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Released August 04, 2004


HATTIESBURG - Millions of Americans watched with pride Tuesday as one of the world's most recognizable monuments, the Statue of Liberty, reopened in New York.

Some of the proudest were right here at home.

Students and faculty from Petal High School and The University of Southern Mississippi were part of a fund-raising effort to refurbish the famous symbol of freedom. Initiated by the Mississippi High School Honor Society at Petal, the project raised $1,300 of the $20,000 contributed toward Lady Liberty's reopening, three years after it was closed in the wake of the Sept. 11 terrorist attacks in New York.

Keltoum Rowland, a French instructor at Southern Miss, and two of her students, Drew Cochran and Kimberly Eddy of Petal, were among those who participated in the fund raiser and who watched the reopening Tuesday on the evening news.

For Rowland, a native of France, the gesture had added importance. "When we (France) gave it as a present, we meant for it to be open to the whole world, and to show our friendship and to express the ties between our two countries," Rowland said. "It was with great pride that we watched the Statue of Liberty reopen Tuesday, knowing that in some way we were a part of making that happen."

The project began in December 2003 when Rowland, then a part-time faculty member at Southern Miss and a full-time teacher at Petal, approached Petal's Honor Society about raising money for the statue's reopening. Students and faculty at Petal and at Southern Miss sold $1 pledge cards, with the goal of selling 15 cards for every student. Eddy said that goal was easily exceeded.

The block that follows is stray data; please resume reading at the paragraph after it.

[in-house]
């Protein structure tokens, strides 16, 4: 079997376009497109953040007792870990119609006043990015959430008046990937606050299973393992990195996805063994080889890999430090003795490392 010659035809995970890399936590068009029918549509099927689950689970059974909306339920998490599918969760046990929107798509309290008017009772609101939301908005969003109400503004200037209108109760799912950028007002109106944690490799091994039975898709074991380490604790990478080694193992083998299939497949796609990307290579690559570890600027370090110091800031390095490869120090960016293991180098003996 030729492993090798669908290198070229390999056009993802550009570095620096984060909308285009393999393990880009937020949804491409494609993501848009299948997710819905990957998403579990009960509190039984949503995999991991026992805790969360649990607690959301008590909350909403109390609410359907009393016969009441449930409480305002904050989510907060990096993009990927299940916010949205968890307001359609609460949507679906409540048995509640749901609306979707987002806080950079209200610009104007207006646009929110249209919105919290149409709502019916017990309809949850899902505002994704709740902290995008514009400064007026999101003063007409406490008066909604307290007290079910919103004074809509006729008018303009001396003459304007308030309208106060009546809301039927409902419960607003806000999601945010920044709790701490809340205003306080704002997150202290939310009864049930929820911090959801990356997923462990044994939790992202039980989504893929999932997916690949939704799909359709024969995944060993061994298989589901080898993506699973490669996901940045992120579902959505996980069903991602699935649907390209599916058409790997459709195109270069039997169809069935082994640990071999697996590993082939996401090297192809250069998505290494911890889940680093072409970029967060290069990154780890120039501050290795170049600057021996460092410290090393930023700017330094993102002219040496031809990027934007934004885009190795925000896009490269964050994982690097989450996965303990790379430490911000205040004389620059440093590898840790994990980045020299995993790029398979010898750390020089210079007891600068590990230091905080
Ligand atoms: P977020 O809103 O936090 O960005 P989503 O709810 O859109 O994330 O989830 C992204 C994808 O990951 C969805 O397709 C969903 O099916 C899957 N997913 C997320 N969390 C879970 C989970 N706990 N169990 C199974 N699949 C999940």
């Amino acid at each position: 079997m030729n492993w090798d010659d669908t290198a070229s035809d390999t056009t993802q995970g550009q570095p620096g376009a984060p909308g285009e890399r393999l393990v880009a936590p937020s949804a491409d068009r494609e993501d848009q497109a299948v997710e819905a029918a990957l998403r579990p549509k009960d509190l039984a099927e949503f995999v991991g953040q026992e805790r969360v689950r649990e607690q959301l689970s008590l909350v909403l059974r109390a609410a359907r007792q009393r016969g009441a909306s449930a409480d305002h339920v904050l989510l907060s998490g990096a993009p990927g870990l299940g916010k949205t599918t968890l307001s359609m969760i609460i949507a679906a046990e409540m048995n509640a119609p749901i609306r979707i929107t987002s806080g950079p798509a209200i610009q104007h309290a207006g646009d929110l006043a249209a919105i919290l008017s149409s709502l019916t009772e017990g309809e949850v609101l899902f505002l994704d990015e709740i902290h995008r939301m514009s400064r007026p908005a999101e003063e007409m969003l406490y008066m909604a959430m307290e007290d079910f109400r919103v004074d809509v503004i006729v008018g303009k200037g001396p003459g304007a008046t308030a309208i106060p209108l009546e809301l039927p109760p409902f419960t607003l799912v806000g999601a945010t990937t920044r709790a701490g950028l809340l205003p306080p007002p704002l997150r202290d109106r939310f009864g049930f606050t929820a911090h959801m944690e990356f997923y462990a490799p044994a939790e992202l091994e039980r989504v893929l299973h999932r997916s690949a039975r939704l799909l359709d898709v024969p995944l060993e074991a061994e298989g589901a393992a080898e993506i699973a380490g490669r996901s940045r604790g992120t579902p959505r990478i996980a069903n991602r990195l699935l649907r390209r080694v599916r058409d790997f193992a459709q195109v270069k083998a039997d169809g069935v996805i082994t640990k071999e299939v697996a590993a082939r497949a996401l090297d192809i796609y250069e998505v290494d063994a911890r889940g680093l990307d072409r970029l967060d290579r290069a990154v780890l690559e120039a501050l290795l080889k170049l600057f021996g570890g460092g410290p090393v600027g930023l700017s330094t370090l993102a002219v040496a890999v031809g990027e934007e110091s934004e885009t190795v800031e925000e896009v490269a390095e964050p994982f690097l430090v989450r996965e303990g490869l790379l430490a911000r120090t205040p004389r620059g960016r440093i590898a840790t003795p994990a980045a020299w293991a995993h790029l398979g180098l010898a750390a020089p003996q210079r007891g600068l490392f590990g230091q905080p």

"People were very eager to contribute to such a worthy and noble cause," said Eddy, an incoming freshman majoring in biology at Southern Miss this fall. For its efforts, the Honor Society received a special mention in the Ellis Island Foundation's newsletter, Liberty Highlights.

Money raised for the Statue of Liberty will be spent on enhanced security measures - namely new smoke detectors, lighting and emergency exits. A new glass viewing gallery will allow visitors to see inside the statue, and visitors will once again be able to walk out onto the statue's observation deck to view New York City and the harbor.

Cochran said it was important to reopen the Statue of Liberty because it has become "the icon for what America's all about."

"It's in all the patriotic songs and in movies. It just says 'America,'" said Cochran, an incoming freshman at Southern Miss majoring in nursing.


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August 31, 2004 1:49 PM